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I have a situation in which I need to extract Data Annotations information from an ASP.NET ViewModel in order to perform some more advanced validations.

Instead of writing my own type descriptor class, I wonder if I can use the native one.

Even though Data Annotations are not tied to ASP.NET MVC, if there is some ASP.NET MVC specific implementation, that wouldn't be a problem to me.

Any ideas?

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1  
This is all done through reflection. –  Oded Feb 8 '12 at 12:37
    
@Oded. I know but Microsoft must have implemented a Type Descriptor class the encapsulates this logic. It's just impratical to write it all over again every time you need to know if a property is required and so forth –  André Pena Feb 8 '12 at 12:39

3 Answers 3

Data annotations are just normal attributes and can be accessed using the normal reflection mechanisms for attributes.

See Accessing Custom Attributes on MSDN and Chapter 18 of Programming C#.

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As I said, I know I can write a type descriptor class that reads the attributes.. I'm asking if there's some already baked inside the framework –  André Pena Feb 8 '12 at 12:40
    
I appreciate your effort but I ended up finding what I needed. Check my answer. –  André Pena Feb 8 '12 at 13:08

The namespace System.ComponentModel.DataAnnotations contains the class Validator which is used to validate an object or property of an object that is decorated with ValidationAttributes.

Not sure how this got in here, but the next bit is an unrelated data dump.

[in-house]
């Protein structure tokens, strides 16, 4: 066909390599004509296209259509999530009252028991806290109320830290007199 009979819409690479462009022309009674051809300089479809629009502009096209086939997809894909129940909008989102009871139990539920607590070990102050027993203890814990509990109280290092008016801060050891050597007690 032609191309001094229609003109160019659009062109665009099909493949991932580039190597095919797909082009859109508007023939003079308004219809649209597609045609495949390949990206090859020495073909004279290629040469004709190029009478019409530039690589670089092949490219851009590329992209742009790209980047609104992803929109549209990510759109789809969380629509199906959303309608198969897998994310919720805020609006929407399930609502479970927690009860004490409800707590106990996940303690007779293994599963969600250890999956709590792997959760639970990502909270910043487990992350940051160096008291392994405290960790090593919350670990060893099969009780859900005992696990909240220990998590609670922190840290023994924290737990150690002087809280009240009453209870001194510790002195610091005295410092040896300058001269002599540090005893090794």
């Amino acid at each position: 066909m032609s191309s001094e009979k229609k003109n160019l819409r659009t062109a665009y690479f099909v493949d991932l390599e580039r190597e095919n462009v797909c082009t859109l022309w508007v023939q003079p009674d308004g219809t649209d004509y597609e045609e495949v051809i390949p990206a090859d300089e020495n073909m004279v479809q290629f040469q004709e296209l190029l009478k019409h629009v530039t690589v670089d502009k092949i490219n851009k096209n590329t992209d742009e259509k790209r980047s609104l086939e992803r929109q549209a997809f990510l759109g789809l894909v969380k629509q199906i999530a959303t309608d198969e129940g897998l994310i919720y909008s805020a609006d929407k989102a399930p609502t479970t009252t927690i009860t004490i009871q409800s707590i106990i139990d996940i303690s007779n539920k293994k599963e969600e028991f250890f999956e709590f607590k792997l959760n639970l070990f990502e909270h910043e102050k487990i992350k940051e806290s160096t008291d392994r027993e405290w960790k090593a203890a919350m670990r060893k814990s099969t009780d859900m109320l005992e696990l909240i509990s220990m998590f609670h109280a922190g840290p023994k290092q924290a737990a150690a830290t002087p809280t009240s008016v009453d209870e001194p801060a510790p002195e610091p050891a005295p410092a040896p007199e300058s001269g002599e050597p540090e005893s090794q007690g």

I think this class is used by the most parts (ASP.NET MVC, WCF RIA Services, etc.) of the framework that rely on Validation logic.

If you want to extend the basic validation functionality you could write your own ValidationAttributes and let the Validator check your objects.

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up vote 0 down vote accepted

As I suspected, ASP.NET MVC did create a helper to class called ModelMetadata to extract meta information from model, considering data annotation attributes. See the example:

        [HttpPost]
        public ActionResult Create(AppointmentViewModel formModel)
        {
            var metaInfo = ModelMetadata.FromLambdaExpression<AppointmentViewModel, DateTime>(model => model.Date, null);
            var dateIsRequired = metaInfo.IsRequired;

            // do some logic here..

            return this.Edit(formModel);
        }

This reduces the need of manually reading the data-annotation attributes for the basic scenarios.

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